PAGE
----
A love of language motivates a stickler for grammar.
Copyediting has never been a glamorous field in journalism. The largely thankless task of dotting I’s and crossing T’s, meticulous work done on deadline without a byline, has nonetheless been a hallmark of quality publications.
Of course, it is often more than minor tweaks. A skilled copyeditor can take out words, correct grammar, and tighten a story in such a way that the writer thinks his copy hasn’t been touched.
When I was a copyeditor at the International Herald Tribune, we took stories that had already been edited for the New York Times and Washington Post — co-owners of the Paris-based paper at that time — and tightened them further to fit in our much more limited space. It was work I enjoyed, and it helped me immeasurably in my own writing.
Some of the veteran copyeditors from the Times would come over in the summer to fill in — a perk for them, and a big help for us. One very senior editor came every summer, and you could almost picture him with green eyeshades and armbands, a pile of sharpened pencils at hand. We all learned a lot from him, and readers benefited from his anonymous work (and, no, I can’t remember his name).
No wonder one of those invisible wordsmiths was amazed when her book about grammar and punctuation became a bestseller when it was published in 2015. Mary Norris spent nearly 40 years backstage at the New Yorker, a publication noted for, among other things, its obsessive attention to correct style.
Her book, Between You & Me: Confessions of a Comma Queen, tapped into an audience no one knew existed: people eager to learn, or re-learn, how to write with correct grammar and punctuation.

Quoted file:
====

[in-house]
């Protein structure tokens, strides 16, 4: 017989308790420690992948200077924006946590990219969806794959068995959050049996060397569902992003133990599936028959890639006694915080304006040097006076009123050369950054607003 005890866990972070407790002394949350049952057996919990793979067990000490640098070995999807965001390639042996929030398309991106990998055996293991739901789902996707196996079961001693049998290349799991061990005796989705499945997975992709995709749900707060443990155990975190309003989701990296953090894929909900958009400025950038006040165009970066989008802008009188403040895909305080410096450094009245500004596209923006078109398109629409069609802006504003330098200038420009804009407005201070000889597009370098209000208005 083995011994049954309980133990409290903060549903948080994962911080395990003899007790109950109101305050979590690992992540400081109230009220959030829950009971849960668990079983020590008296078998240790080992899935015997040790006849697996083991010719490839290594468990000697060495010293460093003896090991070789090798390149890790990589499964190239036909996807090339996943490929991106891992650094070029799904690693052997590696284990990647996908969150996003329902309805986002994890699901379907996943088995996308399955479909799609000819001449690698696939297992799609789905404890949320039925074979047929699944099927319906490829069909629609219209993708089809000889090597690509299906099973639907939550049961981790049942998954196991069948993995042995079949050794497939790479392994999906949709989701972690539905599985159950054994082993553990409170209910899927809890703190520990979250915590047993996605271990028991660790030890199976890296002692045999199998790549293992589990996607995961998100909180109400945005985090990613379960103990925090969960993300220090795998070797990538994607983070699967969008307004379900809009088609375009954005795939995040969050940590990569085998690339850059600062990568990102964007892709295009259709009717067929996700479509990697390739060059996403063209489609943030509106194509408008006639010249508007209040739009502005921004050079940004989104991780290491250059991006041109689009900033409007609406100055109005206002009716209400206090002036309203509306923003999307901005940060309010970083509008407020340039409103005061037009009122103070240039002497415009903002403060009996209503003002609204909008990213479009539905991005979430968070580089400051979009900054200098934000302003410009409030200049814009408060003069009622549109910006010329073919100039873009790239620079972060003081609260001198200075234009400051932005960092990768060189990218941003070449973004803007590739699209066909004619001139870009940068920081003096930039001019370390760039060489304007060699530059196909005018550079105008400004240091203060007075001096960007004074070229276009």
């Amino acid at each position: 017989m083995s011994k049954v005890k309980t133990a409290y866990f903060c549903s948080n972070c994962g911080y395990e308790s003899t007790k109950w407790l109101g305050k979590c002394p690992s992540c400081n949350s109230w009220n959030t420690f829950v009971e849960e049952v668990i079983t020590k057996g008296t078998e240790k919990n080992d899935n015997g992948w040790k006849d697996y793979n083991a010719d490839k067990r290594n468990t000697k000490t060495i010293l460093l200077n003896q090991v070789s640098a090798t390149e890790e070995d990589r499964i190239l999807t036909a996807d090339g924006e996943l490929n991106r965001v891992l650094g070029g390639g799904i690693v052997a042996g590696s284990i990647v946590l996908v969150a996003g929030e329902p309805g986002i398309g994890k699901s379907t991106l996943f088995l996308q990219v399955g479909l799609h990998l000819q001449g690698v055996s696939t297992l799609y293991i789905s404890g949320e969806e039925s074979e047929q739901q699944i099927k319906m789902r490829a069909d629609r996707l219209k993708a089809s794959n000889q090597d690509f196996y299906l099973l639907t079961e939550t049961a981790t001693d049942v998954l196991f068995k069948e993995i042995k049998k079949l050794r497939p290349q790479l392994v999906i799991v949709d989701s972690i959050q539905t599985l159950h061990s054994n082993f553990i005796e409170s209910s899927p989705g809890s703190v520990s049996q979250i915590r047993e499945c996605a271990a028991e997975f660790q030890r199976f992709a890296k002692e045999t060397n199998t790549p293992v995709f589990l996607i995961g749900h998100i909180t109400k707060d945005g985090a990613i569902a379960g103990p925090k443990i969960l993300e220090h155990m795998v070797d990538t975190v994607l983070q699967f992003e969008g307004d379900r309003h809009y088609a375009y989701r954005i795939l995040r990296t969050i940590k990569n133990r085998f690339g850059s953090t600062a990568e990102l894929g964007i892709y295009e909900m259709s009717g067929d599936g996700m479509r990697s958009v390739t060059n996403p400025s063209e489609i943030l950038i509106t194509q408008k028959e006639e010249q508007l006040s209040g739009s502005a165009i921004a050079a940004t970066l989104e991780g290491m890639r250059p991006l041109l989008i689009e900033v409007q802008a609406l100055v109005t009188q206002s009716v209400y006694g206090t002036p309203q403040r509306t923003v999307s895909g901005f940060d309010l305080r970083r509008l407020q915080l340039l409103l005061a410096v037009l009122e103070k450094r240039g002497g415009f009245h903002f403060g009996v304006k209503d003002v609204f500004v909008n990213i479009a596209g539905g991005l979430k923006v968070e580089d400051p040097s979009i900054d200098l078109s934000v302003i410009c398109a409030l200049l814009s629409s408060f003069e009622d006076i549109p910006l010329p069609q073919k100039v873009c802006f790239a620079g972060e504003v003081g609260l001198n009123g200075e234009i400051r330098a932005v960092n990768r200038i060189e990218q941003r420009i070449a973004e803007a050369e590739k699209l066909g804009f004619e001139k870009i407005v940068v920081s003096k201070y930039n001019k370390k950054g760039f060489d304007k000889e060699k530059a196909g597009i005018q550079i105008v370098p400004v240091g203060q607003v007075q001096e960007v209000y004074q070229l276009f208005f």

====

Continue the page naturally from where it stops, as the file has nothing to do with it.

As the title indicates, Norris’ concerns went way beyond commas to some of the finer points of grammar. The affected use of “I” by supposedly educated people when the first-person pronoun should be an objective case “me” is one of the classic mistakes in language, right up there with “its” and “it’s.”
It helped that Norris has a terrific sense of humor — the book was a finalist for the 2016 Thurber Prize for American Humor. And it helped that any New Yorker reader is fascinated by raising the curtain on how William Shawn and his successors work their magic.
Others have ventured into this field. Lynne Truss wrote Eats, Shoots & Leaves: The Zero Tolerance Approach to Punctuation in 2003, and it became a runaway bestseller in Britain. The title shows how a misplaced comma can totally change the activity of the panda on the cover.
Bill Walsh, then the chief copyeditor at the Washington Post, published Lapsing into a Comma: A Curmudgeon’s Guide to the Many Things That Can Go Wrong in Print — and How to Avoid Them in 2000. As does Truss, Walsh keeps his focus more narrowly on punctuation, and, perhaps for this reason, neither of the earlier books is as entertaining as Between You & Me. Truss calls on sticklers to unite, and Walsh really is a curmudgeon. Neither is quite as funny as Norris.
So now Norris has come out with a new book, Greek to Me: Adventures of the Comma Queen. It, too, is a humorous memoir, tracing her early thwarted interest in Latin as it was resurrected in later life into an interest in Greek.
The new book shows that Norris is driven not by being a stickler or a curmudgeon, but by a love of language. She is literate in the most literal sense, spending a good deal of time in this book with the letters of the Greek alphabet.
Most of us know that English owes a good deal of its vocabulary to Greek and Latin, but Norris’ playful approach to Greek shows how a knowledge of that language enriches our own appreciation of English.
And that is why Norris — whose titles at the New Yorker included collator and query proofreader — is, deep down, a writer. When asked at a recent reading how she made the transition from copyeditor to writer, she drew applause when she said that, in fact, it was the other way around: “I’ve always been a writer, it just took me a long time to catch a break.”
Copyediting has suffered in the digital age as newsrooms cut staff and technology puts more of the burden for being correct on the writer. But, fortunately, there are those who remain passionate about language and retain our own interest in being literate at all levels.
[Editor’s note: Click here to read the Independent’s review of Greek to Me.]